Abstract

We demonstrate a simple way of increasing the data acquisition and processing speed in a scanning white-light interferometer for surface topography measurement. The method consists of undersampling interference data and processing the resultant sub-Nyquist interferograms in the frequency domain to create complete three-dimensional images. Experimental results on a 20-μm step height standard show a measurement repeatability of 10 nm.

© 1993 Optical Society of America

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References

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  1. N. Balasubramanian, “Optical system for surface topography measurement,” U.S. Patent4,340,306 (July20, 1982).
  2. M. Davidson, K. Kaufman, I. Mazor, Solid State Technol. 30, 57 (1987).
  3. T. Dresel, G. Haeusler, H. Venzke, Appl. Opt. 31, 919 (1992).
    [CrossRef] [PubMed]
  4. P. C. Montgomery, J.-P. Fillard, Proc. Soc. Photo-Opt. Instrum. Eng. 1755, 12 (1992).
  5. S. S. C. Chim, G. S. Kino, Appl. Opt. 31, 2550 (1992).
    [CrossRef] [PubMed]
  6. P. J. Caber, “Interferometric profiles for rough surfaces,” Appl. Opt. 32, 3438 (1993).
    [CrossRef] [PubMed]
  7. B. L. Danielson, C. Y. Boisrobert, Appl. Opt. 30, 2975 (1991).
    [CrossRef] [PubMed]
  8. A. Kohlhass, C. Froemchen, E. Brinkmeyer, J. Lightwave Technol. 9, 1493 (1991).
    [CrossRef]

1993 (1)

1992 (3)

1991 (2)

A. Kohlhass, C. Froemchen, E. Brinkmeyer, J. Lightwave Technol. 9, 1493 (1991).
[CrossRef]

B. L. Danielson, C. Y. Boisrobert, Appl. Opt. 30, 2975 (1991).
[CrossRef] [PubMed]

1987 (1)

M. Davidson, K. Kaufman, I. Mazor, Solid State Technol. 30, 57 (1987).

Balasubramanian, N.

N. Balasubramanian, “Optical system for surface topography measurement,” U.S. Patent4,340,306 (July20, 1982).

Boisrobert, C. Y.

Brinkmeyer, E.

A. Kohlhass, C. Froemchen, E. Brinkmeyer, J. Lightwave Technol. 9, 1493 (1991).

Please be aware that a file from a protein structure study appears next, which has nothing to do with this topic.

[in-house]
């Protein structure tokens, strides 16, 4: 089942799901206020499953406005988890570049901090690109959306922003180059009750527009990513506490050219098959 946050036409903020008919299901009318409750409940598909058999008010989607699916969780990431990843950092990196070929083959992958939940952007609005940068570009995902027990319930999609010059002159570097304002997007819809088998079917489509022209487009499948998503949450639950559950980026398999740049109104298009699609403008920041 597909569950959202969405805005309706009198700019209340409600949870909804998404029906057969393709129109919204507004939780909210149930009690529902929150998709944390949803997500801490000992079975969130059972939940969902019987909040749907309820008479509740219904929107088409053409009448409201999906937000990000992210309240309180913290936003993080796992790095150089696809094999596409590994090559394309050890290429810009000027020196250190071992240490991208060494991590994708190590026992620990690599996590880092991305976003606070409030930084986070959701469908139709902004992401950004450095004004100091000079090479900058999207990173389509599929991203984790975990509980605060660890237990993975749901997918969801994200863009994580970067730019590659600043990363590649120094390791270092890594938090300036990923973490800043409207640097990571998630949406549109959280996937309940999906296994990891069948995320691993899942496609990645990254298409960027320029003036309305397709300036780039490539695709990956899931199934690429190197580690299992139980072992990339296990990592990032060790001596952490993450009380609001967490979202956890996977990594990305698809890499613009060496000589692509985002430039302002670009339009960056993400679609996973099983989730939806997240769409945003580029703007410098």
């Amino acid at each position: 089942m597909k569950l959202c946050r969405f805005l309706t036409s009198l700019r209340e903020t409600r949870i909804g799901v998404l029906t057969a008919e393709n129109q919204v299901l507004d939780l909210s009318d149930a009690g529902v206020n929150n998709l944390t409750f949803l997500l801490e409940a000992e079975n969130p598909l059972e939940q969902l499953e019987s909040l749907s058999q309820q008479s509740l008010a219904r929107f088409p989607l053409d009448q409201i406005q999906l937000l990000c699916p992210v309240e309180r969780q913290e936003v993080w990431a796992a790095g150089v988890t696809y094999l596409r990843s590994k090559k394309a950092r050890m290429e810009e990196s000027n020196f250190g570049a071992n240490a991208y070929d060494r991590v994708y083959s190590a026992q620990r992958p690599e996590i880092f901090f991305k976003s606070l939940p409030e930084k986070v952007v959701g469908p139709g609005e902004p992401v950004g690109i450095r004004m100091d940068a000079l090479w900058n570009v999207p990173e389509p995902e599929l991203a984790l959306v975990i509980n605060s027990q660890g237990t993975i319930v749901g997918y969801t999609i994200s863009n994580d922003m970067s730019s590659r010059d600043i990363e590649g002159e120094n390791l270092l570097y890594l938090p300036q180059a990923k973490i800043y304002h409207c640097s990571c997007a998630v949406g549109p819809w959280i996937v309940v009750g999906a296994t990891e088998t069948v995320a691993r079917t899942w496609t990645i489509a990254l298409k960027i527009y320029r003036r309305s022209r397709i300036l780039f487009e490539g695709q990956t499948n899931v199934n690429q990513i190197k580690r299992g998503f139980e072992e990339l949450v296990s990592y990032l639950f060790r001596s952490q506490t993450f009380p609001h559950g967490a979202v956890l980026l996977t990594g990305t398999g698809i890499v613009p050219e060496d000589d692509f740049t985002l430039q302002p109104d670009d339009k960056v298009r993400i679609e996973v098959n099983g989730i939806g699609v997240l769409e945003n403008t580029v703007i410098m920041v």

[CrossRef]

Caber, P. J.

Chim, S. S. C.

Danielson, B. L.

Davidson, M.

M. Davidson, K. Kaufman, I. Mazor, Solid State Technol. 30, 57 (1987).

Dresel, T.

Fillard, J.-P.

P. C. Montgomery, J.-P. Fillard, Proc. Soc. Photo-Opt. Instrum. Eng. 1755, 12 (1992).

Froemchen, C.

A. Kohlhass, C. Froemchen, E. Brinkmeyer, J. Lightwave Technol. 9, 1493 (1991).
[CrossRef]

Haeusler, G.

Kaufman, K.

M. Davidson, K. Kaufman, I. Mazor, Solid State Technol. 30, 57 (1987).

Kino, G. S.

Kohlhass, A.

A. Kohlhass, C. Froemchen, E. Brinkmeyer, J. Lightwave Technol. 9, 1493 (1991).
[CrossRef]

Mazor, I.

M. Davidson, K. Kaufman, I. Mazor, Solid State Technol. 30, 57 (1987).

Montgomery, P. C.

P. C. Montgomery, J.-P. Fillard, Proc. Soc. Photo-Opt. Instrum. Eng. 1755, 12 (1992).

Venzke, H.

Appl. Opt. (4)

J. Lightwave Technol. (1)

A. Kohlhass, C. Froemchen, E. Brinkmeyer, J. Lightwave Technol. 9, 1493 (1991).
[CrossRef]

Proc. Soc. Photo-Opt. Instrum. Eng. (1)

P. C. Montgomery, J.-P. Fillard, Proc. Soc. Photo-Opt. Instrum. Eng. 1755, 12 (1992).

Solid State Technol. (1)

M. Davidson, K. Kaufman, I. Mazor, Solid State Technol. 30, 57 (1987).

Other (1)

N. Balasubramanian, “Optical system for surface topography measurement,” U.S. Patent4,340,306 (July20, 1982).

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Figures (4)

Fig. 1
Fig. 1

Scanning white-light interferometer. The PZT translates the object in a direction perpendicular to the optical axis of the objective while intensity images are recorded with the detector array. These images are processed in the spatial frequency domain to generate a three-dimensional representation of the surface topography.

Fig. 2
Fig. 2

Simulated interference data, (a) Dense sampling correctly represents the complete interference pattern, (b) Sub-Nyquist sampling (1 point every 5π/2) results in a severely distorted data set that is still useful for three-dimensional imaging if correctly processed.

Fig. 3
Fig. 3

Fourier transform of the sub-Nyquist data shown in Fig. 2(b). The arrow indicates the mean or peak wave number, which is much smaller than the actual mean wave number of the interference pattern because of undersampling. The phase information in (b) is used to calculate local surface height.

Fig. 4
Fig. 4

Three-dimensional profile of a 20-μm standard step height obtained from sub-Nyquist white-light interferograms. The repeatability of the measurement is 10 nm.

Equations (3)

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I = 1 + cos ( ϕ ) ,
ϕ = k Z .
Z = d ϕ / d k .

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